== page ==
How Brooklyn fashion designer Meghan Kinney is using her label to get out the vote

An independent womenswear boutique may not seem like an obvious political hub, but in the case of Meg, a Brooklyn-based women’s fashion line with boutiques in Manhattan and Brooklyn, this female-centric space has become a place to unify and make change.

“Everything starts from the election right?” says Meghan Kinney, founder of Meg.

That pivotal November night in 2016 changed America as a whole, but individuals throughout the nation have been politicizing their public and private lives ever since. Out of frustration over essentially everything that happened in 2017, Kinney led her business to become “much more involved in many feminist initiatives,” which really kicked off with sweatshirts Meg designed and sold for the first Women’s March, with proceeds donated to Planned Parenthood. That year, Meg raised $8,910 for Planned Parenthood of New York City through its FEMINIST pieces.

Back in New York, Kinney was still sensing “tons of outrage” in the specific type of “shared information of what happens in a boutique with women.”

That is, her client base of “very powerful, hard-working women” weren’t shy about sharing their opinions. Kinney wanted to turn her boutique into a place of proactive, positive work, in addition to a space for ranting. Meg’s newest fall collection is inspired by artist and feminist Georgia O’Keeffe, influenced by the reality that women will be heading to the polls in this line.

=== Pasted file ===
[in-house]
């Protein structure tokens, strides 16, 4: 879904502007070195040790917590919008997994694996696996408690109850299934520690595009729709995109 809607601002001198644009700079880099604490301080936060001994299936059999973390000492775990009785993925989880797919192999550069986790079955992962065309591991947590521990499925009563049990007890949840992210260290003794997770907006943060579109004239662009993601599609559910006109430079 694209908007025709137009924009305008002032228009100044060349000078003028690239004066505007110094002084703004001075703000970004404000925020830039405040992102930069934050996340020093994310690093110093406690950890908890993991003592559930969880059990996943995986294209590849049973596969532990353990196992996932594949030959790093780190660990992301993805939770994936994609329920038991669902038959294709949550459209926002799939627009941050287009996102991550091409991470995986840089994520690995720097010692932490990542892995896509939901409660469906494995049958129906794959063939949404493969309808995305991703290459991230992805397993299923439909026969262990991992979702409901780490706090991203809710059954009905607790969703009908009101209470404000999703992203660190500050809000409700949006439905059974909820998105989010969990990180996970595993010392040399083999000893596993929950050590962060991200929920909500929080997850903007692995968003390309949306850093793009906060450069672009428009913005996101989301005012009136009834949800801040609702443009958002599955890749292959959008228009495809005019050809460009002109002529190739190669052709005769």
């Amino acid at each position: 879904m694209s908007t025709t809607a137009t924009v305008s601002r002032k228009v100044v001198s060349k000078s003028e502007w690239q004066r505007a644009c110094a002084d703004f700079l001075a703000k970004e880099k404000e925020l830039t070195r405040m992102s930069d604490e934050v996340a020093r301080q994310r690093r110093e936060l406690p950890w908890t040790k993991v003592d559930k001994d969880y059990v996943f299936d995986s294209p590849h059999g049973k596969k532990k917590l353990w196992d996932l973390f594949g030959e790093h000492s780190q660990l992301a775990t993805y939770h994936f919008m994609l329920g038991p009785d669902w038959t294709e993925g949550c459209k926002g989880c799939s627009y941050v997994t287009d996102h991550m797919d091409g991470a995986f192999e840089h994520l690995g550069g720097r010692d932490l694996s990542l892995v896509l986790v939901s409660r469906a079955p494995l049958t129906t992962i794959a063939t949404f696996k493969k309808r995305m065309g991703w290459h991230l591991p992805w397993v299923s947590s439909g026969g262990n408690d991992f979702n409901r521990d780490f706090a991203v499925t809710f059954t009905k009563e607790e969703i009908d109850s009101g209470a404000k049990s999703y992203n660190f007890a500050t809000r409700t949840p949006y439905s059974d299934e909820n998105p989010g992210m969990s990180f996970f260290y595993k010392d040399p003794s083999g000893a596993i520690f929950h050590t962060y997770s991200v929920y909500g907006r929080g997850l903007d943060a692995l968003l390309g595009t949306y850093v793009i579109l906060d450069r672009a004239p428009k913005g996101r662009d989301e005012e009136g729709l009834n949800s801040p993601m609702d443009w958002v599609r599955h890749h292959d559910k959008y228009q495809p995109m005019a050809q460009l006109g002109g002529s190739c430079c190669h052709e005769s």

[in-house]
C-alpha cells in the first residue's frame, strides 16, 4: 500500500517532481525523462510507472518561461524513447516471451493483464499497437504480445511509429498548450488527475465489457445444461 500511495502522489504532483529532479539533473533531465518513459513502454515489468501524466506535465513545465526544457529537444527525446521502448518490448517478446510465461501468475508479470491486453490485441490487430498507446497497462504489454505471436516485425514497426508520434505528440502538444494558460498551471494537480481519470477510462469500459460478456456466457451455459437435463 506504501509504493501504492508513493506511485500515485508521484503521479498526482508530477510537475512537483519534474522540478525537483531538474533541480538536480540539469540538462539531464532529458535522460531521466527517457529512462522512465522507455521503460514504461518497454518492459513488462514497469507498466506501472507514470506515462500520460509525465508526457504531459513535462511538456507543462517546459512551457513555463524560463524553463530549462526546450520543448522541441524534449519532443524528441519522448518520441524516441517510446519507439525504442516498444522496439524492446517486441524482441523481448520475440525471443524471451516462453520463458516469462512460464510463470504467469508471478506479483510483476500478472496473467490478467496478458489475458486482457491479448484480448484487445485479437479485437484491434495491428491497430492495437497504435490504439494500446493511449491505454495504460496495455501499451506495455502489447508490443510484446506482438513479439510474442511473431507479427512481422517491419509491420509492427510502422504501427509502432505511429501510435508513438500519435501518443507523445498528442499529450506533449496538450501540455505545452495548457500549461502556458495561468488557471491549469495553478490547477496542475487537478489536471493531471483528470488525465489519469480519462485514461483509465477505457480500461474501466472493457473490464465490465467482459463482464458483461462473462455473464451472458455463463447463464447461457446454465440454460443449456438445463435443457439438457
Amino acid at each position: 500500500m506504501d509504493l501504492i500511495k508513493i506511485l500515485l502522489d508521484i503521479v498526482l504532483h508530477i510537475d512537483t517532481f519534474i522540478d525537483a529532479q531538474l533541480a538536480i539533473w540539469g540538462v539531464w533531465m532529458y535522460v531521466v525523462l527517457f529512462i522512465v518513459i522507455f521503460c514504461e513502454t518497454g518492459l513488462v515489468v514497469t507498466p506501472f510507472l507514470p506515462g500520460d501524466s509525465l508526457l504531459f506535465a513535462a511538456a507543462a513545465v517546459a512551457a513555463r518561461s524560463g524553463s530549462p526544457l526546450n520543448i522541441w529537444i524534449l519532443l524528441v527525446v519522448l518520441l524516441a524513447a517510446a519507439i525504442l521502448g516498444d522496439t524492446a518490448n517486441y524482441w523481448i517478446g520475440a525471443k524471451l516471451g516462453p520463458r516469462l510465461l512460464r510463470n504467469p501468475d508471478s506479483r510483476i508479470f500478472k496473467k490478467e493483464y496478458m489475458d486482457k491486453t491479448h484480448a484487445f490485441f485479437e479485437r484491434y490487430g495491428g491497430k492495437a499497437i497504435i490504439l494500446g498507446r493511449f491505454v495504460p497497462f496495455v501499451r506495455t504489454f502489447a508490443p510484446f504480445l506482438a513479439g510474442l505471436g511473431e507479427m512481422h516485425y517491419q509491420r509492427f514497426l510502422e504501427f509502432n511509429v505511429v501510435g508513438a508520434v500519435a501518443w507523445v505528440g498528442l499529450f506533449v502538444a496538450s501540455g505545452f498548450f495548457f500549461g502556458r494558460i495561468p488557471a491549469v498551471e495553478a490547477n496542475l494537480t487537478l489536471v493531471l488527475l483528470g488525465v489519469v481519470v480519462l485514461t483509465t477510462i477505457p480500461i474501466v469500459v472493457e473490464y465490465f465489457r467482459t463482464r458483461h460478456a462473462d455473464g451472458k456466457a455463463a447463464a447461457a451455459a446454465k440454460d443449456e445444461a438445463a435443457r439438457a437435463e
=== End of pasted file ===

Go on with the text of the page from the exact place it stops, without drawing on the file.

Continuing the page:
“It’s nice to have some frivolous fashion amongst some people doing great work,” Kinney says of dressing activists and everyday city women alike. Kinney herself is a fan of wearing jumpsuits on election days.

Earlier this year, the Women’s March launched its Power to the Polls campaign, an initiative to get out the vote. And Kinney was eager to get Meg involved.

“I really appreciated what [designer and Women’s March chair] Bob Bland was doing,” Kinney says. So she got in touch with the organizers, offering to dress them — a collaboration that is still in the works.

“An organizer needs to feel confident and comfortable to lead, which is why what they wear is important,” Kinney says. “Personally, and I would say this as a designer, clothing prepares you to meet your day with whatever it may throw at you and that balance between feeling like you look good and being comfortable is the utmost importance in my designs.”  

Before outfitting some of America’s most recognizable organizers, Kinney has pledged to partner with Power to the Polls in fundraising efforts and “supporting their mission in making sure more women of diverse ages and all backgrounds vote and seek leadership roles.”

Through the 2018 midterms, Kinney has been donating $10 monthly on behalf of each Meg employee.

“We encourage our community to donate as well, showing that there is power in numbers,” Kinney says. “Every dollar helps get the word out with the goal of more women heading to the polls on November 6th.”

Later this year, Meg is planning to launch a line of basic feminist gear — socks, hats, umbrellas, etc. — that will also have a donation component. “It’s fun and I appreciate a community of women that just want to wear our feelings on our chest,” Kinney says.